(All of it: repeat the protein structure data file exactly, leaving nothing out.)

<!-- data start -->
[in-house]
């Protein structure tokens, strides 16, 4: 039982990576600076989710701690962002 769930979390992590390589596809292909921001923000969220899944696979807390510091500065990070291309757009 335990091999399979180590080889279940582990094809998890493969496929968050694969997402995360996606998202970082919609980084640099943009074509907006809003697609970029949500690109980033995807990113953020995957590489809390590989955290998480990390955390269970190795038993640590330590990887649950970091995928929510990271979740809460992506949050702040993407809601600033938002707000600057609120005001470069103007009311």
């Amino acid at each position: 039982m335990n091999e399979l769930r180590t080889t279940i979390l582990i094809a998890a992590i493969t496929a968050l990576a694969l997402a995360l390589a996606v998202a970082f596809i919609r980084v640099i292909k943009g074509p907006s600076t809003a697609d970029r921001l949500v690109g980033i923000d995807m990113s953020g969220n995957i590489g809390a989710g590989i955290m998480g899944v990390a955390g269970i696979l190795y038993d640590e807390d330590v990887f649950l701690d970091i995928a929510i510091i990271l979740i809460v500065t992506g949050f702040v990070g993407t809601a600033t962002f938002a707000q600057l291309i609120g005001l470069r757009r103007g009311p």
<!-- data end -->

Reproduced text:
[in-house]
């Protein structure tokens, strides 16, 4: 039982990576600076989710701690962002 769930979390992590390589596809292909921001923000969220899944696979807390510091500065990070291309757009 335990091999399979180590080889279940582990094809998890493969496929968050694969997402995360996606998202970082919609980084640099943009074509907006809003697609970029949500690109980033995807990113953020995957590489809390590989955290998480990390955390269970190795038993640590330590990887649950970091995928929510990271979740809460992506949050702040993407809601600033938002707000600057609120005001470069103007009311």
């Amino acid at each position: 039982m335990n091999e399979l769930r180590t080889t279940i979390l582990i094809a998890a992590i493969t496929a968050l990576a694969l997402a995360l390589a996606v998202a970082f596809i919609r980084v640099i292909k943009g074509p907006s600076t809003a697609d970029r921001l949500v690109g980033i923000d995807m990113s953020g969220n995957i590489g809390a989710g590989i955290m998480g899944v990390a955390g269970i696979l190795y038993d640590e807390d330590v990887f649950l701690d970091i995928a929510i510091i990271l979740i809460v500065t992506g949050f702040v990070g993407t809601a600033t962002f938002a707000q600057l291309i609120g005001l470069r757009r103007g009311p």